Ctrip steps up to meet hiking demand

Hu Min
Travel operator Ctrip launched a platform especially for those seeking walking and climbing holidays.
Hu Min

Online travel operator Ctrip launched a one-stop platform for tourists seeking a break in the outdoors, and introduced a set of hiking standards on Sunday.

The platform brings together about 100 licensed outdoor agencies and several thousand trekking itineraries covering domestic destinations such as Gansu, Tibet and Yunnan and countries like Iceland, Nepal, and Tanzania.

Nearly 10,000 tourists booked hiking tours on Ctrip last year, more than three times the number for the previous year.

Standards were released on Sunday by Ctrip that categorized hikes into nine levels of difficulty, based on factors such as peak height, time and rescue support.

The outdoor tours in China are not regulated and small agencies rarely work with mountaineering association. They lack rescue support in case of emergencies and are not familiar with hiking routes, said Zhang Yi, director of the outdoors arm of Ctrip.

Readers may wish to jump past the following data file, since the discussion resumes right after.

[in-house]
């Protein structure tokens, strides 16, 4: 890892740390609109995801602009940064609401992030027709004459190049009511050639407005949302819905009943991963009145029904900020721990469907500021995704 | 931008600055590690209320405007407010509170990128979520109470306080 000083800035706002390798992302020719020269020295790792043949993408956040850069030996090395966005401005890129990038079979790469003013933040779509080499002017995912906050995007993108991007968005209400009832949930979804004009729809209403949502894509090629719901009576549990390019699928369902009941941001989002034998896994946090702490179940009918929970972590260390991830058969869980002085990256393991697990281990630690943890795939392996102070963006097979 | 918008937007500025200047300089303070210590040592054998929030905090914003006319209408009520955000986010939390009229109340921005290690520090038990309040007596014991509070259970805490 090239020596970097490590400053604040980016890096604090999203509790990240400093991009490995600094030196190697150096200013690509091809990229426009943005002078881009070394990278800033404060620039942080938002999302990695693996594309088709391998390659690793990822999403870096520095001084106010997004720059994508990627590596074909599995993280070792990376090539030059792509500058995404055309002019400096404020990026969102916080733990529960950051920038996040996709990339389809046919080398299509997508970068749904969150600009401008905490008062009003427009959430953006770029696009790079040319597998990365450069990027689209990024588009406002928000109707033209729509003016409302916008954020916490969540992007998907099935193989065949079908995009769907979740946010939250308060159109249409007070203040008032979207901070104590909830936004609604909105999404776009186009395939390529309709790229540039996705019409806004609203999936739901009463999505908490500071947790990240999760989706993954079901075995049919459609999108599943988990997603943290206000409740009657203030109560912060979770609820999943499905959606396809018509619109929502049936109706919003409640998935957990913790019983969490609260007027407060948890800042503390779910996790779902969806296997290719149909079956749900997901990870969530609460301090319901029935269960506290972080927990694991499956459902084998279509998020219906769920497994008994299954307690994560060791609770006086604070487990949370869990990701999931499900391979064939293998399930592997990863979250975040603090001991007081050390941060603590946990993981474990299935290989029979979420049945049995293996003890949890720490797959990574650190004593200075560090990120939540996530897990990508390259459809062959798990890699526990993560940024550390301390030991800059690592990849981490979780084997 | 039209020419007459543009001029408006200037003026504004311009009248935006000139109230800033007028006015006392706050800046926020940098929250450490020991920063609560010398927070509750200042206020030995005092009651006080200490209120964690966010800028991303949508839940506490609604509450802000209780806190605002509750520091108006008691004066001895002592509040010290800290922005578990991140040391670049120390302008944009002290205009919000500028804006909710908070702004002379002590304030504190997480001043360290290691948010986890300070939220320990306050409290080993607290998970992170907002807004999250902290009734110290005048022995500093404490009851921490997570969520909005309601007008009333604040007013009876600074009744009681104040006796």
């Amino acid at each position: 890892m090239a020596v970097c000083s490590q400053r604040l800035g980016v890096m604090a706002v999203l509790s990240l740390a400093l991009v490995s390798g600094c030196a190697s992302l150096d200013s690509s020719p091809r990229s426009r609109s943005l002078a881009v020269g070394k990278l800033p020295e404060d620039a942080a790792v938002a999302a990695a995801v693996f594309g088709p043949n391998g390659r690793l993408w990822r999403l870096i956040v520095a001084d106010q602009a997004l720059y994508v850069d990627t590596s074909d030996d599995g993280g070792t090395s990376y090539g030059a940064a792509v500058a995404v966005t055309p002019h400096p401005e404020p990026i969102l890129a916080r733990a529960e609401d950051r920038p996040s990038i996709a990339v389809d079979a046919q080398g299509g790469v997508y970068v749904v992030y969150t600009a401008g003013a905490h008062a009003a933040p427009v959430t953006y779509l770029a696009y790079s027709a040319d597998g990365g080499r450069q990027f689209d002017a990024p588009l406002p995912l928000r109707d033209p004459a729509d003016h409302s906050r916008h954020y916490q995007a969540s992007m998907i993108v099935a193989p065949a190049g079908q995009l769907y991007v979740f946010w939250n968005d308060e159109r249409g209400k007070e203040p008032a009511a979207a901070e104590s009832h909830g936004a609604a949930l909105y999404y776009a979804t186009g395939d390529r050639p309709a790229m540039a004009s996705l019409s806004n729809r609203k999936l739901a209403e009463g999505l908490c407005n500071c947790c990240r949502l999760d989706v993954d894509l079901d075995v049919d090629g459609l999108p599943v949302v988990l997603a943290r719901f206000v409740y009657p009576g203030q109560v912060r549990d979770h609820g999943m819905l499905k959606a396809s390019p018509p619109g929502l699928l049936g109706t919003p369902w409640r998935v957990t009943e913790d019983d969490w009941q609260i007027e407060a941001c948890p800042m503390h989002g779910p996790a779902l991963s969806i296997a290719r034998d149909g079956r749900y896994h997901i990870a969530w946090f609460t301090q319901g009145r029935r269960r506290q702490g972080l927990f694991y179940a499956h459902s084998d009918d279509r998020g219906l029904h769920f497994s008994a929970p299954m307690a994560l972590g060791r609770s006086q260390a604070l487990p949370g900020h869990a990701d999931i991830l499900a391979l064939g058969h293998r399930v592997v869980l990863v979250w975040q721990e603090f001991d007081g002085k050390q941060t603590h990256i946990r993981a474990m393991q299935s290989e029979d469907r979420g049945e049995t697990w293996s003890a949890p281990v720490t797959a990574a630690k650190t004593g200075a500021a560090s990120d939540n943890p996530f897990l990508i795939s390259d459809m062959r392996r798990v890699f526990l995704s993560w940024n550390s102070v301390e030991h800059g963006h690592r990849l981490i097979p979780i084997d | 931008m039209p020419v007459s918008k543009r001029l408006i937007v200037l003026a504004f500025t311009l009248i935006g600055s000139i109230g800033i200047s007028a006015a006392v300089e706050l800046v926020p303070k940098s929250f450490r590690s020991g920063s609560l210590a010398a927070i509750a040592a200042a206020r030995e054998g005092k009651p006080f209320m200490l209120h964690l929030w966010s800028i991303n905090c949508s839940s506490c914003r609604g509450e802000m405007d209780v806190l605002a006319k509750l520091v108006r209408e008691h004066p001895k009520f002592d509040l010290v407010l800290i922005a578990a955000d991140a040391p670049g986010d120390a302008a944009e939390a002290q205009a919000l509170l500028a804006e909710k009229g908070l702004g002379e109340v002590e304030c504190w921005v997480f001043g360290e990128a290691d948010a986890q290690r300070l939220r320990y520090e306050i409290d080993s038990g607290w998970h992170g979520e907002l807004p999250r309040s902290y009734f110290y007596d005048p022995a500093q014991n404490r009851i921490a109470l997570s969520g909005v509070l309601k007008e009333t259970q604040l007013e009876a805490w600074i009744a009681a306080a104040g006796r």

Southwest China's Sichuan and Yunnan provinces were the most popular domestic destinations last year, while Nepal, Japan and Indonesia were the most favored overseas, according to Ctrip.

Daocheng Yading Nature Reserve and Siguniang Mountain area in Sichuan, Meili Snow Mountain in Yunnan, Poon Hill and Mount Kilimanjaro were some of the most popular destinations.

Shanghai was largest source of climbers, followed by Sichuan and Beijing.

People aged between 31 and 40 years old accounted for 40 percent of climbers last year, followed by those aged between 41 and 60 years old, accounting for 31 percent.

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